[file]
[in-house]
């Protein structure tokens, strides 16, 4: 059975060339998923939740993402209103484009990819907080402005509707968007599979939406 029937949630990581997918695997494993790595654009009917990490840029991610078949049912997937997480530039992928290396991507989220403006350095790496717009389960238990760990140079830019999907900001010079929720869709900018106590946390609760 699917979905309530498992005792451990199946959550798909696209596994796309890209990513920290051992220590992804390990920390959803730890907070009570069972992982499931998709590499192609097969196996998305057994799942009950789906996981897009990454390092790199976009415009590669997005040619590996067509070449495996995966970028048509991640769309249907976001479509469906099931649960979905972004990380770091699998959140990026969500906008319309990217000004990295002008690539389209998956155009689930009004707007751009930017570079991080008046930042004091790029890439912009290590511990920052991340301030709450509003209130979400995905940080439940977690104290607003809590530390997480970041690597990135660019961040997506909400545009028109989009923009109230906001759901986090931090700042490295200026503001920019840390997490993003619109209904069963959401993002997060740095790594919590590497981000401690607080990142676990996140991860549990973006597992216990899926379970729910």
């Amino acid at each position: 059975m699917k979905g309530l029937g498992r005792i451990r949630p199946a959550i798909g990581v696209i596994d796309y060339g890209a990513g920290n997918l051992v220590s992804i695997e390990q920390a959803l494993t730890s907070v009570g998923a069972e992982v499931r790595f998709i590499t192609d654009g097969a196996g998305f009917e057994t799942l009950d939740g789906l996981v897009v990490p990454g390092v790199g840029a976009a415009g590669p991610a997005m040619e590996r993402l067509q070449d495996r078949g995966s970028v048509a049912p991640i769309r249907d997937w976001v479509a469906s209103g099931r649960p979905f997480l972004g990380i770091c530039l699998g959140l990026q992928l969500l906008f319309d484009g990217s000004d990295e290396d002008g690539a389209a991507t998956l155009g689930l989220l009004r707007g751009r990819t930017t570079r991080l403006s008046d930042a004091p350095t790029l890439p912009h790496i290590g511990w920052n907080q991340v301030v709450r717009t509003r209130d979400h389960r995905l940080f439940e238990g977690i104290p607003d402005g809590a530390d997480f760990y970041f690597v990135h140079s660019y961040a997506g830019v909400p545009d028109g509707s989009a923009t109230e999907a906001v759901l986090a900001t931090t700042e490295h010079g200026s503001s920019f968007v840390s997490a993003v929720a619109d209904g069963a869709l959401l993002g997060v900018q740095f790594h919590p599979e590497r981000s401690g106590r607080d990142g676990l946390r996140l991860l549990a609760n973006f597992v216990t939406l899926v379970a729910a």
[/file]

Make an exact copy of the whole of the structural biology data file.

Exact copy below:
[in-house]
């Protein structure tokens, strides 16, 4: 059975060339998923939740993402209103484009990819907080402005509707968007599979939406 029937949630990581997918695997494993790595654009009917990490840029991610078949049912997937997480530039992928290396991507989220403006350095790496717009389960238990760990140079830019999907900001010079929720869709900018106590946390609760 699917979905309530498992005792451990199946959550798909696209596994796309890209990513920290051992220590992804390990920390959803730890907070009570069972992982499931998709590499192609097969196996998305057994799942009950789906996981897009990454390092790199976009415009590669997005040619590996067509070449495996995966970028048509991640769309249907976001479509469906099931649960979905972004990380770091699998959140990026969500906008319309990217000004990295002008690539389209998956155009689930009004707007751009930017570079991080008046930042004091790029890439912009290590511990920052991340301030709450509003209130979400995905940080439940977690104290607003809590530390997480970041690597990135660019961040997506909400545009028109989009923009109230906001759901986090931090700042490295200026503001920019840390997490993003619109209904069963959401993002997060740095790594919590590497981000401690607080990142676990996140991860549990973006597992216990899926379970729910």
């Amino acid at each position: 059975m699917k979905g309530l029937g498992r005792i451990r949630p199946a959550i798909g990581v696209i596994d796309y060339g890209a990513g920290n997918l051992v220590s992804i695997e390990q920390a959803l494993t730890s907070v009570g998923a069972e992982v499931r790595f998709i590499t192609d654009g097969a196996g998305f009917e057994t799942l009950d939740g789906l996981v897009v990490p990454g390092v790199g840029a976009a415009g590669p991610a997005m040619e590996r993402l067509q070449d495996r078949g995966s970028v048509a049912p991640i769309r249907d997937w976001v479509a469906s209103g099931r649960p979905f997480l972004g990380i770091c530039l699998g959140l990026q992928l969500l906008f319309d484009g990217s000004d990295e290396d002008g690539a389209a991507t998956l155009g689930l989220l009004r707007g751009r990819t930017t570079r991080l403006s008046d930042a004091p350095t790029l890439p912009h790496i290590g511990w920052n907080q991340v301030v709450r717009t509003r209130d979400h389960r995905l940080f439940e238990g977690i104290p607003d402005g809590a530390d997480f760990y970041f690597v990135h140079s660019y961040a997506g830019v909400p545009d028109g509707s989009a923009t109230e999907a906001v759901l986090a900001t931090t700042e490295h010079g200026s503001s920019f968007v840390s997490a993003v929720a619109d209904g069963a869709l959401l993002g997060v900018q740095f790594h919590p599979e590497r981000s401690g106590r607080d990142g676990l946390r996140l991860l549990a609760n973006f597992v216990t939406l899926v379970a729910a």